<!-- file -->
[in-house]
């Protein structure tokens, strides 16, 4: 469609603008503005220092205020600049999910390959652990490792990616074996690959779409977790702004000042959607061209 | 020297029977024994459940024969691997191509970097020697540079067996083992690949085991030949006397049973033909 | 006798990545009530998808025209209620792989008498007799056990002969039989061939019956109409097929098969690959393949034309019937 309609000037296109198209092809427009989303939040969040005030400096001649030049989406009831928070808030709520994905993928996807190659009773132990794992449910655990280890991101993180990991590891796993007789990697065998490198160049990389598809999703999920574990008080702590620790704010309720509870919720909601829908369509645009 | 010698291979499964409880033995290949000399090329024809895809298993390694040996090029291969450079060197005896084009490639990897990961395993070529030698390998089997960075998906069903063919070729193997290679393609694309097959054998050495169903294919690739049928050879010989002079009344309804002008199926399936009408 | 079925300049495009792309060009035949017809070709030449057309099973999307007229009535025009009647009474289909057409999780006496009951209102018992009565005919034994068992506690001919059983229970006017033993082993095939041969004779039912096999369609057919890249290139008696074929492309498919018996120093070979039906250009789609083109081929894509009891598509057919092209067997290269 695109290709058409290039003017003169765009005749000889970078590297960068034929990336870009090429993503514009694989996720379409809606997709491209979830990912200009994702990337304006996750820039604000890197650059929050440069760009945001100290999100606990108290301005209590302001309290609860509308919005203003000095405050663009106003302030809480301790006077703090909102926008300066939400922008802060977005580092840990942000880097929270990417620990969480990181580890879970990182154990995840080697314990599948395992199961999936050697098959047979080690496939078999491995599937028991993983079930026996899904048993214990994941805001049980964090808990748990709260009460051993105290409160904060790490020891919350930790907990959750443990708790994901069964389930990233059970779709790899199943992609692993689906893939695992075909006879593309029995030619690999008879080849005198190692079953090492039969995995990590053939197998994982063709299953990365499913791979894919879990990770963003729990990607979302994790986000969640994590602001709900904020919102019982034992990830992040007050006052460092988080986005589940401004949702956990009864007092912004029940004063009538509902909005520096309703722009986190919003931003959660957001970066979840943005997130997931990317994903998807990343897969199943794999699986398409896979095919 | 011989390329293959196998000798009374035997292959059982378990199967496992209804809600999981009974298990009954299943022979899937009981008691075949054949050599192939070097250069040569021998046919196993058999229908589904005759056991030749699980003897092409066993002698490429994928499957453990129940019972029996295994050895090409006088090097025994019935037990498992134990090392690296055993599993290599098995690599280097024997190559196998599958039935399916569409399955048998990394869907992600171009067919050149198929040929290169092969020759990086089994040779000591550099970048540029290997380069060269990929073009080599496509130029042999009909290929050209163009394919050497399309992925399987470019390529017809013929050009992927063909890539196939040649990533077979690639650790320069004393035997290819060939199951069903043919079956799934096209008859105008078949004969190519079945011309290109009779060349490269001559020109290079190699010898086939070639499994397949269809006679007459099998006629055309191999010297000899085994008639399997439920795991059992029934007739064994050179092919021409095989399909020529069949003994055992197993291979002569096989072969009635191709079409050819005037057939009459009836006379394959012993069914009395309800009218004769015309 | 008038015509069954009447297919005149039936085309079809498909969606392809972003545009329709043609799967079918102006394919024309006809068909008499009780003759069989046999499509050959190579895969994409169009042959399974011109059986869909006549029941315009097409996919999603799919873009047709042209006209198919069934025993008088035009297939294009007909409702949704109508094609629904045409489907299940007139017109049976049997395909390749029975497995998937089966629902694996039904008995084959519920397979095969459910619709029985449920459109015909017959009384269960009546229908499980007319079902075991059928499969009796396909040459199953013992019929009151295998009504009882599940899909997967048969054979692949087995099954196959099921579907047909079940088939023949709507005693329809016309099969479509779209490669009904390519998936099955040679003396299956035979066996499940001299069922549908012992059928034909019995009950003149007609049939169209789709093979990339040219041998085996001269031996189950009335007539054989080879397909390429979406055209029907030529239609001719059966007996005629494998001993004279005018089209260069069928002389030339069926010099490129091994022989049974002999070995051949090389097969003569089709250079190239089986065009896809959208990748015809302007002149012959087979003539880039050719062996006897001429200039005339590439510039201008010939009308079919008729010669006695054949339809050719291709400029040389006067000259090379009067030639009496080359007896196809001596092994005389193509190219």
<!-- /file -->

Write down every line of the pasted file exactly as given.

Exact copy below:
[in-house]
């Protein structure tokens, strides 16, 4: 469609603008503005220092205020600049999910390959652990490792990616074996690959779409977790702004000042959607061209 | 020297029977024994459940024969691997191509970097020697540079067996083992690949085991030949006397049973033909 | 006798990545009530998808025209209620792989008498007799056990002969039989061939019956109409097929098969690959393949034309019937 309609000037296109198209092809427009989303939040969040005030400096001649030049989406009831928070808030709520994905993928996807190659009773132990794992449910655990280890991101993180990991590891796993007789990697065998490198160049990389598809999703999920574990008080702590620790704010309720509870919720909601829908369509645009 | 010698291979499964409880033995290949000399090329024809895809298993390694040996090029291969450079060197005896084009490639990897990961395993070529030698390998089997960075998906069903063919070729193997290679393609694309097959054998050495169903294919690739049928050879010989002079009344309804002008199926399936009408 | 079925300049495009792309060009035949017809070709030449057309099973999307007229009535025009009647009474289909057409999780006496009951209102018992009565005919034994068992506690001919059983229970006017033993082993095939041969004779039912096999369609057919890249290139008696074929492309498919018996120093070979039906250009789609083109081929894509009891598509057919092209067997290269 695109290709058409290039003017003169765009005749000889970078590297960068034929990336870009090429993503514009694989996720379409809606997709491209979830990912200009994702990337304006996750820039604000890197650059929050440069760009945001100290999100606990108290301005209590302001309290609860509308919005203003000095405050663009106003302030809480301790006077703090909102926008300066939400922008802060977005580092840990942000880097929270990417620990969480990181580890879970990182154990995840080697314990599948395992199961999936050697098959047979080690496939078999491995599937028991993983079930026996899904048993214990994941805001049980964090808990748990709260009460051993105290409160904060790490020891919350930790907990959750443990708790994901069964389930990233059970779709790899199943992609692993689906893939695992075909006879593309029995030619690999008879080849005198190692079953090492039969995995990590053939197998994982063709299953990365499913791979894919879990990770963003729990990607979302994790986000969640994590602001709900904020919102019982034992990830992040007050006052460092988080986005589940401004949702956990009864007092912004029940004063009538509902909005520096309703722009986190919003931003959660957001970066979840943005997130997931990317994903998807990343897969199943794999699986398409896979095919 | 011989390329293959196998000798009374035997292959059982378990199967496992209804809600999981009974298990009954299943022979899937009981008691075949054949050599192939070097250069040569021998046919196993058999229908589904005759056991030749699980003897092409066993002698490429994928499957453990129940019972029996295994050895090409006088090097025994019935037990498992134990090392690296055993599993290599098995690599280097024997190559196998599958039935399916569409399955048998990394869907992600171009067919050149198929040929290169092969020759990086089994040779000591550099970048540029290997380069060269990929073009080599496509130029042999009909290929050209163009394919050497399309992925399987470019390529017809013929050009992927063909890539196939040649990533077979690639650790320069004393035997290819060939199951069903043919079956799934096209008859105008078949004969190519079945011309290109009779060349490269001559020109290079190699010898086939070639499994397949269809006679007459099998006629055309191999010297000899085994008639399997439920795991059992029934007739064994050179092919021409095989399909020529069949003994055992197993291979002569096989072969009635191709079409050819005037057939009459009836006379394959012993069914009395309800009218004769015309 | 008038015509069954009447297919005149039936085309079809498909969606392809972003545009329709043609799967079918102006394919024309006809068909008499009780003759069989046999499509050959190579895969994409169009042959399974011109059986869909006549029941315009097409996919999603799919873009047709042209006209198919069934025993008088035009297939294009007909409702949704109508094609629904045409489907299940007139017109049976049997395909390749029975497995998937089966629902694996039904008995084959519920397979095969459910619709029985449920459109015909017959009384269960009546229908499980007319079902075991059928499969009796396909040459199953013992019929009151295998009504009882599940899909997967048969054979692949087995099954196959099921579907047909079940088939023949709507005693329809016309099969479509779209490669009904390519998936099955040679003396299956035979066996499940001299069922549908012992059928034909019995009950003149007609049939169209789709093979990339040219041998085996001269031996189950009335007539054989080879397909390429979406055209029907030529239609001719059966007996005629494998001993004279005018089209260069069928002389030339069926010099490129091994022989049974002999070995051949090389097969003569089709250079190239089986065009896809959208990748015809302007002149012959087979003539880039050719062996006897001429200039005339590439510039201008010939009308079919008729010669006695054949339809050719291709400029040389006067000259090379009067030639009496080359007896196809001596092994005389193509190219």